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The SuccessFactors Metadata Framework provides customers with the ability to create and maintain the custom objects, screens and business rules in the SuccessFactors system that are needed to extend SuccessFactors functionality. This is primarily available for Employee Central, but is also available partially for Compensation and Succession.
The SuccessFactors Metadata Framework (MDF) is easy to use and significantly reduces the complexity and effort needed to extend Employee Central functionality, which means that practices that are different from those SAP customers may be used to for such activities as design and education are required when they leverage these capabilities.
In this article, we will explore some of the best practices required when the MDF is used and some of the key tips to help manage and support the process.
One of the first aspects of any development or extensibility framework is governance. Protecting a system from the mess or damage caused by incorrect or excessive configuration is of utmost importance, whether it's for a software as a service (SaaS) system or otherwise. But because creating objects (called Generic Objects), screens and rules in the MDF is significantly easier and less complex than creating objects, infotypes and screens in SAP, an even greater amount of governance is required.
Because of this reduced complexity, often customers may create Generic Objects themselves rather than procure a system integrator to perform this work. It is therefore important that customers -- and equally important that systems integrators -- think carefully about the following:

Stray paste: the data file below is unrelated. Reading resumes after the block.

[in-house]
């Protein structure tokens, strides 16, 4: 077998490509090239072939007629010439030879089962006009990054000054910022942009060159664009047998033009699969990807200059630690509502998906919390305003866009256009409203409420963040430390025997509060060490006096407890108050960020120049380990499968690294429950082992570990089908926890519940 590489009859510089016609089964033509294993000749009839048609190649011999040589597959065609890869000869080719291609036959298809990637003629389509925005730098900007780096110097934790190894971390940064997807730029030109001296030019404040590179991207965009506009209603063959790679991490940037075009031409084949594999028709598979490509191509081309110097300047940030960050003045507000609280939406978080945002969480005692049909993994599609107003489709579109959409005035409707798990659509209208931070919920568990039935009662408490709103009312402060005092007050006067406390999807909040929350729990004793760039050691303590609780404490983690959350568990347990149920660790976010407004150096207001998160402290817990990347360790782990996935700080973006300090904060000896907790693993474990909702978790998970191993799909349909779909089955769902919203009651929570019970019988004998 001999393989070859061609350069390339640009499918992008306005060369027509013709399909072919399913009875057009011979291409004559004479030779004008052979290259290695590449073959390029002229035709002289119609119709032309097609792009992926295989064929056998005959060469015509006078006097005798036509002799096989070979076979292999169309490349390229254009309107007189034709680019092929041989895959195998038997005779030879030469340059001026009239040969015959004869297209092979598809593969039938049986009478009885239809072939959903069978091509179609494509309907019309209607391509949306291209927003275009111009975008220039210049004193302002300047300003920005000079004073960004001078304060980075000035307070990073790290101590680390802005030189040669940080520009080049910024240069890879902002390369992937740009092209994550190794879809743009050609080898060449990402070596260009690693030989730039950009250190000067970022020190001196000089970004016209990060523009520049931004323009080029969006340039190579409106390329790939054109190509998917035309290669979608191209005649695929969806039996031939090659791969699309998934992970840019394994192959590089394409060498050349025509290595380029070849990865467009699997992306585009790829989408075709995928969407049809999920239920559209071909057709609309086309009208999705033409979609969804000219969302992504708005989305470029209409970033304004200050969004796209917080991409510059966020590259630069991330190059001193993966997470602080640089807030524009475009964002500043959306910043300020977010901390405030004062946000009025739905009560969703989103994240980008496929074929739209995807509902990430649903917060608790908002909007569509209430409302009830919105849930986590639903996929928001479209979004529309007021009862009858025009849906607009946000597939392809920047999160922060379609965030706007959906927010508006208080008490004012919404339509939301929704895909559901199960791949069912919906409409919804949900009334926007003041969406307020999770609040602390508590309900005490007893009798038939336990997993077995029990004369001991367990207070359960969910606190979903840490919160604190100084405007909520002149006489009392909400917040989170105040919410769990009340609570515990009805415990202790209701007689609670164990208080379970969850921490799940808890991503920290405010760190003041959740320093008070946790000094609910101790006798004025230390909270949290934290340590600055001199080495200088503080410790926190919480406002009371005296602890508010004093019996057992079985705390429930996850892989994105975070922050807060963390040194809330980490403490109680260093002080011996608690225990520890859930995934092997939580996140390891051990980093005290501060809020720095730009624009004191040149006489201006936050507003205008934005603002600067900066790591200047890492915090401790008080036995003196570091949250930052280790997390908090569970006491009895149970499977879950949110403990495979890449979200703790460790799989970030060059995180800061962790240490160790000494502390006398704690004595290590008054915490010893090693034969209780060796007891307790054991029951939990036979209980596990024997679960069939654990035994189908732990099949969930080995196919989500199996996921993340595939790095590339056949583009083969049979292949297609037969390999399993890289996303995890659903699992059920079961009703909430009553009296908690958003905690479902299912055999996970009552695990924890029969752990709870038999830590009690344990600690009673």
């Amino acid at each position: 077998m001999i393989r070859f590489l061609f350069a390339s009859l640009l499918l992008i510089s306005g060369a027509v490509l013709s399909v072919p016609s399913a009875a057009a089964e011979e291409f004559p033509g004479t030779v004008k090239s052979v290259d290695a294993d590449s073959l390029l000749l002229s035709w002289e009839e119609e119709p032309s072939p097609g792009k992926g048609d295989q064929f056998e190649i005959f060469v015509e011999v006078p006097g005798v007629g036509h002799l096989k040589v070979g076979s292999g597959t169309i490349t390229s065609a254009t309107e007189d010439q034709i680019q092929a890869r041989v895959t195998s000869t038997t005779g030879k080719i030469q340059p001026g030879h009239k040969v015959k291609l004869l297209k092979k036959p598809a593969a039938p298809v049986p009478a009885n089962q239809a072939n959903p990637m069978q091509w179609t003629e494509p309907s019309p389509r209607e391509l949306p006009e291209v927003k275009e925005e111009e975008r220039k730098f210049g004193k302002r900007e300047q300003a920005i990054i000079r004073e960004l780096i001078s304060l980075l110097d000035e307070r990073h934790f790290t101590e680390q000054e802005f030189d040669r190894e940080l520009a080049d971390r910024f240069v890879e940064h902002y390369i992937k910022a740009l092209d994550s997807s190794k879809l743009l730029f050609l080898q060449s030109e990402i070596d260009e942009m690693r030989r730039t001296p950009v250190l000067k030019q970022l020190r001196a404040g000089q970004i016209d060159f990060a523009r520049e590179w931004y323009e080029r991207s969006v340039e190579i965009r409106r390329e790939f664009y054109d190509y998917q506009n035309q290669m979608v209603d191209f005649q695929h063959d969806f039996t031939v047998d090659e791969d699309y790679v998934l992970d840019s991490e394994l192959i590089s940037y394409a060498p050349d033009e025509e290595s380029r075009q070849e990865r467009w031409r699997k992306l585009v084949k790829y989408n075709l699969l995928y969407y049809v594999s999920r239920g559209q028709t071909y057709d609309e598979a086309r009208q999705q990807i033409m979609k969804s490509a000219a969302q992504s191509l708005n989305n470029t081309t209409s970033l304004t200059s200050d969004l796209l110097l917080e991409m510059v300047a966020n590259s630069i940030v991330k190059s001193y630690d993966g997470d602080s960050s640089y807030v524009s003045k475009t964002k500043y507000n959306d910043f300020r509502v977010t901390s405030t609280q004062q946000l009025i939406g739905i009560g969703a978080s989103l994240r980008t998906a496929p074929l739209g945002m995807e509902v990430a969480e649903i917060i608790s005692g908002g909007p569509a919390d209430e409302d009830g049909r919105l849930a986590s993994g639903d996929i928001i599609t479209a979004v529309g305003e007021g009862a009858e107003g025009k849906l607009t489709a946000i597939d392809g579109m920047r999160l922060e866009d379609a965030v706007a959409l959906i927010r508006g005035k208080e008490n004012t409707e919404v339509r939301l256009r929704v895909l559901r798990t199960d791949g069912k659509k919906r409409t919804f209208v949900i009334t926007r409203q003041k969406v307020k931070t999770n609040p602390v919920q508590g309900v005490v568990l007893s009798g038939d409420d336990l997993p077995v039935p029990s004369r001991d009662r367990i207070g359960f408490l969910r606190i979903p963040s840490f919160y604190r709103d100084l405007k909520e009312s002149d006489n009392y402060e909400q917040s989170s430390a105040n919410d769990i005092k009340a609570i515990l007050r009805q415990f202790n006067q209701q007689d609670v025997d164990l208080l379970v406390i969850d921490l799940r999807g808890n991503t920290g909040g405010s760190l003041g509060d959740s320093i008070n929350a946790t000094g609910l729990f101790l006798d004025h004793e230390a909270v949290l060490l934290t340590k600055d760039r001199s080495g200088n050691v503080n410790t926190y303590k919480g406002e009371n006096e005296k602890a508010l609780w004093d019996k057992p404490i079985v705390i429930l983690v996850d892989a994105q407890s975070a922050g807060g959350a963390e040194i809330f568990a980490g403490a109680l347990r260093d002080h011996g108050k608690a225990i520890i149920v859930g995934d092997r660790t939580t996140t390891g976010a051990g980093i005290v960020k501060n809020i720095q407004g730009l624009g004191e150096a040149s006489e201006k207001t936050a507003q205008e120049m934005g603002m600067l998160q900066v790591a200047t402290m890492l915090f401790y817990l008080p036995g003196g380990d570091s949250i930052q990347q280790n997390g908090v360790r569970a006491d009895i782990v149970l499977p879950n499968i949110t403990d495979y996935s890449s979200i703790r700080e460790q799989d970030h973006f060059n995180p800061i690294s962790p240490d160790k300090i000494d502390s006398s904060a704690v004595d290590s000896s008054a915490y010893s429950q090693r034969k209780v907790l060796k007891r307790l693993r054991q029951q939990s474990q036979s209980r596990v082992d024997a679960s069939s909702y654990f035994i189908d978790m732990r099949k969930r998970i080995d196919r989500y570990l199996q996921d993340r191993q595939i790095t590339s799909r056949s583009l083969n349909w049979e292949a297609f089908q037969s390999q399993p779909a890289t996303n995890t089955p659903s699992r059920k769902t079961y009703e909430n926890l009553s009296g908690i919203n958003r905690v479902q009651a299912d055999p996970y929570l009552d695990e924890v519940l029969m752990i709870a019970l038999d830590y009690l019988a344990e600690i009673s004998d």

- Naming conventions
- Business case and usage
- Design and architecture
Usage and design
Although Generic Objects are not specific to SuccessFactors, it is worth being reminded how important usage and design are to determining the business case for them and how important it is to have clear requirements defined. For example:
- Does the object need to be effective dated?
- Does it need rules?
- What data types are needed for each field?
- How will it be associated with other objects?
- What will the layout of the user interface be?
Defining requirements with a consultant who is familiar with the MDF will enable the design to be architected efficiently. For example, in some instances, multiple effective-dated Generic Objects may be required to realize a particular requirement. In addition, changing a Generic Object to and from being effective-dated can create complications with the object and its fields.
Naturally, documentation of all system configurations is a necessity. For Generic Objects, it is important to ensure that an object's design and dependencies are well-documented, particularly when it's being transported and tested in the production system. The following items should be well-documented:
- Purpose of the Generic Object
- Changes to standard fields, such as data type or source of valid values (e.g., a Picklist or Foundation Object)